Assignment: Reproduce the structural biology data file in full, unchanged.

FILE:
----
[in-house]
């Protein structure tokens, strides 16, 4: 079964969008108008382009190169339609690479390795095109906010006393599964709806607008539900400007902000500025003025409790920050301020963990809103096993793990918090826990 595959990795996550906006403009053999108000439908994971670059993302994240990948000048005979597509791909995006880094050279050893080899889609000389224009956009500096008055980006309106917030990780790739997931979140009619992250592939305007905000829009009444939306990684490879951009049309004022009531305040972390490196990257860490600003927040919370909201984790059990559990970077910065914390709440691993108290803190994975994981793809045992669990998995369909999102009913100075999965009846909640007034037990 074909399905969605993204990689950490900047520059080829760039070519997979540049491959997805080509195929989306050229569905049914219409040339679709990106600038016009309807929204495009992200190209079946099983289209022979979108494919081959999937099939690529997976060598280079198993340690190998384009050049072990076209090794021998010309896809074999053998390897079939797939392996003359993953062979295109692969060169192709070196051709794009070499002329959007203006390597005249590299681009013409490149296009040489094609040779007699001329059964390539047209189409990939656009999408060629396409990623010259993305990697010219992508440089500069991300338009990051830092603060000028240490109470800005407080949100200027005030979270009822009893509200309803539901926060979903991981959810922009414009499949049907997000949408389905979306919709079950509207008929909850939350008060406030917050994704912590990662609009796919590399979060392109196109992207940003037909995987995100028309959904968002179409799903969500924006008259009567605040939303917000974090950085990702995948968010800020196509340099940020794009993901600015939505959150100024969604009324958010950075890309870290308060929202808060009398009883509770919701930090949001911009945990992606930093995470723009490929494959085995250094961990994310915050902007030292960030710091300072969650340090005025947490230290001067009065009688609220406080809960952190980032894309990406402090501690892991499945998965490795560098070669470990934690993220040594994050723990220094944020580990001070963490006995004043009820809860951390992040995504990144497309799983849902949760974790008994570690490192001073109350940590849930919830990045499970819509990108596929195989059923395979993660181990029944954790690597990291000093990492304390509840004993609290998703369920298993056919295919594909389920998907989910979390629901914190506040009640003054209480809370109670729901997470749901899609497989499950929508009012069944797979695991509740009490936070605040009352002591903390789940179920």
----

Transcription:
[in-house]
């Protein structure tokens, strides 16, 4: 079964969008108008382009190169339609690479390795095109906010006393599964709806607008539900400007902000500025003025409790920050301020963990809103096993793990918090826990 595959990795996550906006403009053999108000439908994971670059993302994240990948000048005979597509791909995006880094050279050893080899889609000389224009956009500096008055980006309106917030990780790739997931979140009619992250592939305007905000829009009444939306990684490879951009049309004022009531305040972390490196990257860490600003927040919370909201984790059990559990970077910065914390709440691993108290803190994975994981793809045992669990998995369909999102009913100075999965009846909640007034037990 074909399905969605993204990689950490900047520059080829760039070519997979540049491959997805080509195929989306050229569905049914219409040339679709990106600038016009309807929204495009992200190209079946099983289209022979979108494919081959999937099939690529997976060598280079198993340690190998384009050049072990076209090794021998010309896809074999053998390897079939797939392996003359993953062979295109692969060169192709070196051709794009070499002329959007203006390597005249590299681009013409490149296009040489094609040779007699001329059964390539047209189409990939656009999408060629396409990623010259993305990697010219992508440089500069991300338009990051830092603060000028240490109470800005407080949100200027005030979270009822009893509200309803539901926060979903991981959810922009414009499949049907997000949408389905979306919709079950509207008929909850939350008060406030917050994704912590990662609009796919590399979060392109196109992207940003037909995987995100028309959904968002179409799903969500924006008259009567605040939303917000974090950085990702995948968010800020196509340099940020794009993901600015939505959150100024969604009324958010950075890309870290308060929202808060009398009883509770919701930090949001911009945990992606930093995470723009490929494959085995250094961990994310915050902007030292960030710091300072969650340090005025947490230290001067009065009688609220406080809960952190980032894309990406402090501690892991499945998965490795560098070669470990934690993220040594994050723990220094944020580990001070963490006995004043009820809860951390992040995504990144497309799983849902949760974790008994570690490192001073109350940590849930919830990045499970819509990108596929195989059923395979993660181990029944954790690597990291000093990492304390509840004993609290998703369920298993056919295919594909389920998907989910979390629901914190506040009640003054209480809370109670729901997470749901899609497989499950929508009012069944797979695991509740009490936070605040009352002591903390789940179920």